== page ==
United States District Court, W.D. Wisconsin
OPINION AND ORDER
D. PETERSON, District Judge.
plaintiff George Taylor, an inmate at Columbia Correctional
Institution, has filed several lawsuits that I have
consolidated into this one. Taylor alleges that he received
incorrect medication on three occasions under the
prison's system of having correctional officers, not
medical staff, distribute inmates' medication. I granted
Taylor leave to proceed on claims that defendant Correctional
Officers Robert Doyle, Michael Stephens, Thomas Mitchell, and
Brittany Hibma violated the Eighth Amendment to the United
States Constitution and Wisconsin negligence law in
dispensing his medication or denying him care. Dkt. 5; Dkt.
63; Dkt. 78. I also granted him leave to proceed on claims
that defendants Jon Litscher, the former secretary of the
Wisconsin Department of Corrections (DOC), and Michael
Dittmann, the prison's warden, violated the Eighth
Amendment in administering the prison's system of
dispensing medication. Dkt. 5.
are two related motions before me: defendants' motion for
summary judgment, Dkt. 89, and Taylor's motion to
incorporate his proposed findings of fact from his prior
motion for a preliminary injunction, Dkt. 102. I will grant
Taylor's motion to incorporate his previous proposed
findings of fact, Dkt. 42, which defendants don't oppose.
I will consider defendants' response to that filing, Dkt.
57, as their response here, as they have requested, Dkt. 105,
at 1 n.1. Defendants' motion for summary judgment is
substantially successful: Taylor hasn't complied with
state and federal requirements to move forward with his
claims against Mitchell, and he doesn't respond to
defendants' arguments regarding his request for
prospective relief against Litscher and Dittmann. So I will
grant defendants' motion for summary judgment regarding
those claims. I will also grant defendants' motion as to
Taylor's Eighth Amendment claims against Doyle, Stephens,
and Hibma. But the parties haven't adequately briefed
Taylor's claims for money damages against Litscher and
Dittmann, so I will reserve ruling on those claims as well as
on Taylor's state-law negligence claims against Doyle,
Stephens, and Hibma.
following facts are undisputed except where noted.
prison and other DOC institutions rely on correctional
officers to help distribute medication to inmate patients.
Under the distribution system in place until December 2018,
DOC policy required correctional officers to do three things
before giving medication to a patient: (1) verify the
patient's identity; (2) compare the label on the
medication against the patient's medication record; and
(3) show the medication label to the patient. Dkt. 7-2, at 3.
This allowed both the officer and the patient to verify the
patient's name, medication, and dose. Id.
received and took incorrect medications on three occasions
under this system. He alleges that Litscher and Dittmann
recklessly administered the prison's system of dispensing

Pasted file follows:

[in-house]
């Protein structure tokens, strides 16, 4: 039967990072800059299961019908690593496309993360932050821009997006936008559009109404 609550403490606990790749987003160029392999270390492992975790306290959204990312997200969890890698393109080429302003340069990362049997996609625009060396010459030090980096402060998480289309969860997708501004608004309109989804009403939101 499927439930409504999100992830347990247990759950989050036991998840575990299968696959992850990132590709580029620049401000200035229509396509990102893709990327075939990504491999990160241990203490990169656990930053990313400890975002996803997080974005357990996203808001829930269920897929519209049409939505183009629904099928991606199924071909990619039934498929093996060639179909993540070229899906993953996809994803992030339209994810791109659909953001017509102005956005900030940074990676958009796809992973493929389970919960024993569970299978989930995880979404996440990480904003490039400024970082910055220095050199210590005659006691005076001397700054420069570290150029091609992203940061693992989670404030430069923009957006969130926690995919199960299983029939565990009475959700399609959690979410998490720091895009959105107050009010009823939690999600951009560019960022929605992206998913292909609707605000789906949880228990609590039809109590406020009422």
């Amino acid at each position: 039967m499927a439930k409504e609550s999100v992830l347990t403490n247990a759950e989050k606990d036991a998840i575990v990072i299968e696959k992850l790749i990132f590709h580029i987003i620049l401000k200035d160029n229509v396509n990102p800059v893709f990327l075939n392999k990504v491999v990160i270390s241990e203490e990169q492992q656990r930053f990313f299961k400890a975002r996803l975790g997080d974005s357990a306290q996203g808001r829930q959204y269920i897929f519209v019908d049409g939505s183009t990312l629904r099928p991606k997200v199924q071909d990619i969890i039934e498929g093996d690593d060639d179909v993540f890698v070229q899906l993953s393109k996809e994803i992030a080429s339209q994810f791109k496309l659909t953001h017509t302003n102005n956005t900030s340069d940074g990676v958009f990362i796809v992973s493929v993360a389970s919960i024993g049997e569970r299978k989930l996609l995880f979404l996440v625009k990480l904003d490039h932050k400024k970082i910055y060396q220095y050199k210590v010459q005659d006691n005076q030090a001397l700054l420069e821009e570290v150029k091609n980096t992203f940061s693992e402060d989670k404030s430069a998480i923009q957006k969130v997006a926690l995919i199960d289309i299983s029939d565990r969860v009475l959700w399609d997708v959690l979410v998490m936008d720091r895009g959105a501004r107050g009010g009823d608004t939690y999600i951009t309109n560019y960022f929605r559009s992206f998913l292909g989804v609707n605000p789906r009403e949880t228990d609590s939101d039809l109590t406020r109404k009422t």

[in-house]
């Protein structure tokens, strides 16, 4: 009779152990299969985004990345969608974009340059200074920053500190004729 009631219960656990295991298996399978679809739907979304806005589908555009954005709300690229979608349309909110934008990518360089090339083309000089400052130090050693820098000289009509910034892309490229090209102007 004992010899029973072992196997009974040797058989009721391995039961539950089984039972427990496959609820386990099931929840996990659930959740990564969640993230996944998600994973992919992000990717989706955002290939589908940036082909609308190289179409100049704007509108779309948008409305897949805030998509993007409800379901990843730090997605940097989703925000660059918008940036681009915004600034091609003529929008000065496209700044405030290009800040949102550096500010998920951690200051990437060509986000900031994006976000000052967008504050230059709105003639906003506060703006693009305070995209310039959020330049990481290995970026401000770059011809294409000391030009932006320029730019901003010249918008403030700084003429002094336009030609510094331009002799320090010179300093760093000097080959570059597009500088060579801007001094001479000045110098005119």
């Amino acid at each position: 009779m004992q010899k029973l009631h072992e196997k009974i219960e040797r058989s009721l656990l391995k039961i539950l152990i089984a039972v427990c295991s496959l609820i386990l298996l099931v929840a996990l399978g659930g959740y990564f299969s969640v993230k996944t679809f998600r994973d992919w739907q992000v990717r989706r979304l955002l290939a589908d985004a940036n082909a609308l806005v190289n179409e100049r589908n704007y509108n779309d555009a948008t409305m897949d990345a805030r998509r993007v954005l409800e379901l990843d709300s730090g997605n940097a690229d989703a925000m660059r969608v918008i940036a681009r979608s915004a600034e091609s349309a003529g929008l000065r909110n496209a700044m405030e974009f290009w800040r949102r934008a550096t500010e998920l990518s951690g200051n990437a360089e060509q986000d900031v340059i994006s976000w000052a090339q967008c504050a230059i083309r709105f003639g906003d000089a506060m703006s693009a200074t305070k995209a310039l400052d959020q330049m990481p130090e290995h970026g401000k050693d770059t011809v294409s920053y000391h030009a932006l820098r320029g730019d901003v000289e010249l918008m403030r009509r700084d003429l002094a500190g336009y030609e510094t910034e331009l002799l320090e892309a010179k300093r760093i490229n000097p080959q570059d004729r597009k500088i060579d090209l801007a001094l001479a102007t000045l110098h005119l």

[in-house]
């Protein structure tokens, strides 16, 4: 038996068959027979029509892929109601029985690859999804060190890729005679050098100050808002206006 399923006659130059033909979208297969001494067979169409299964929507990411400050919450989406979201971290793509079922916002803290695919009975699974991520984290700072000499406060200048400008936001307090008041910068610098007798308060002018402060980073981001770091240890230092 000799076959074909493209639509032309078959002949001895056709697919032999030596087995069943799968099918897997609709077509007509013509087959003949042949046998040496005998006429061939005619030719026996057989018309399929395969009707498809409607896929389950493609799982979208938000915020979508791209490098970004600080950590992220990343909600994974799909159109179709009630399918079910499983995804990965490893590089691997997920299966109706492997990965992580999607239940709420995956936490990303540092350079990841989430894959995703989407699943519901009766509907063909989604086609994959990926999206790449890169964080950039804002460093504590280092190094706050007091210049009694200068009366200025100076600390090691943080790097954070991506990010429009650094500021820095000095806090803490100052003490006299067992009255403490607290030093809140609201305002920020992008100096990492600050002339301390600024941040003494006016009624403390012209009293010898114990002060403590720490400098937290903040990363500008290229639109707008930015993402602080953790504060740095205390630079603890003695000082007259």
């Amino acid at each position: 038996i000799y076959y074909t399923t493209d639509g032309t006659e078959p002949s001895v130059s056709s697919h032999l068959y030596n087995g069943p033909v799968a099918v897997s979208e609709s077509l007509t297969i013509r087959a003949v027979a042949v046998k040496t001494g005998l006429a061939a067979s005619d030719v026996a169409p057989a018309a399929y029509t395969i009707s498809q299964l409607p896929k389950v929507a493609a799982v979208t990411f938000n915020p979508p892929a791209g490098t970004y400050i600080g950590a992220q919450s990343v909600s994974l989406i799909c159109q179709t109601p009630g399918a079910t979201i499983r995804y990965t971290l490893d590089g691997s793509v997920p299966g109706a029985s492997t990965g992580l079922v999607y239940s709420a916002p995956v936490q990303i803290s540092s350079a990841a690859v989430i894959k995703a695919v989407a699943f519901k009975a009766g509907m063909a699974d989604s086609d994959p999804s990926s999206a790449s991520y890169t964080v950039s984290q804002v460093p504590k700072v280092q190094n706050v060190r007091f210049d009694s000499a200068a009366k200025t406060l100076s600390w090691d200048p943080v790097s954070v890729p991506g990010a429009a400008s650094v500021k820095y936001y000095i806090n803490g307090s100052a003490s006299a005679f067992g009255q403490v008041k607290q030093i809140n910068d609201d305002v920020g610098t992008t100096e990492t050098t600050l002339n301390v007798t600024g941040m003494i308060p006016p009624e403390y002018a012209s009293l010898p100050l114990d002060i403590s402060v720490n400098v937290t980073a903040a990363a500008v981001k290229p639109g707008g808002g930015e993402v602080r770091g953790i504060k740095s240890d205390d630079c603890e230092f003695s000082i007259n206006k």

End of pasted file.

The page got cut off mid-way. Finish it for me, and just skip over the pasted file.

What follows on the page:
medications despite their knowledge that the system was
unsafe. I will describe the events surrounding his
allegations against the other defendants below.
Officer Doyle was responsible for distributing Taylor's
medication on April 26, 2017. The only prescription that
Taylor should have received at that time was for
diphenhydramine. When giving medication to Taylor, Doyle
looked at the wrong entry in his paper medication log because
the pages had been turned without his knowledge. Instead of
diphenhydramine, Doyle gave Taylor two tablets of
acetaminophen and one tablet of buspirone, which Taylor took.
After Taylor took these pills, Doyle noticed that the
medication log was turned to the wrong page. He told Taylor
about the mistake, informed his supervisor, and contacted the
Health Services Unit, which sent a nurse to assess Taylor.
Taylor says he experienced drowsiness, stomach pain,
lightheadedness, vomiting, depression, and a headache after
taking these pills. He also says that he fell and cut his head
the next morning because he felt dizzy and drowsy.
Officer Michael Stephens was responsible for dispensing
Taylor's medication on April 1, 2018. Taylor was supposed
to receive a dose of propranolol, but Stephens gave him a
dose of ACET/ASA/CAFF, a pill containing aspirin,
acetaminophen, and caffeine. Shortly after Taylor took the
pill, Stephens realized his mistake and contacted a nurse in
the Health Services Unit. The nurse told Stephens that the
medication wouldn't adversely affect Taylor. Stephens
told this to Taylor, who then returned to his unit. Stephens
then told his supervisor about the mistake. Afterwards,
Taylor reported that he experienced a “massive”
headache after taking the medication. Dkt. 94-2, at 13. He
also said he experienced dizziness, causing him to fall and
hit his head, and that his throat swelled. Id.
alleges that he told Mitchell about the side effects he
experienced from the medication given to him by Stephens but
that Mitchell refused to help him. A few days later, Taylor
filed a complaint against both Stephens and Mitchell. Dkt.
98-1, at 2. Because the complaint raised three distinct
issues against two correctional officers, prison staff
refused to accept it, directing Taylor to submit separate
complaints against the two officers within 10 days if he
wished to pursue his grievances. Id. at 1. Taylor
submitted a revised complaint against Stephens, but he
didn't file one against Mitchell.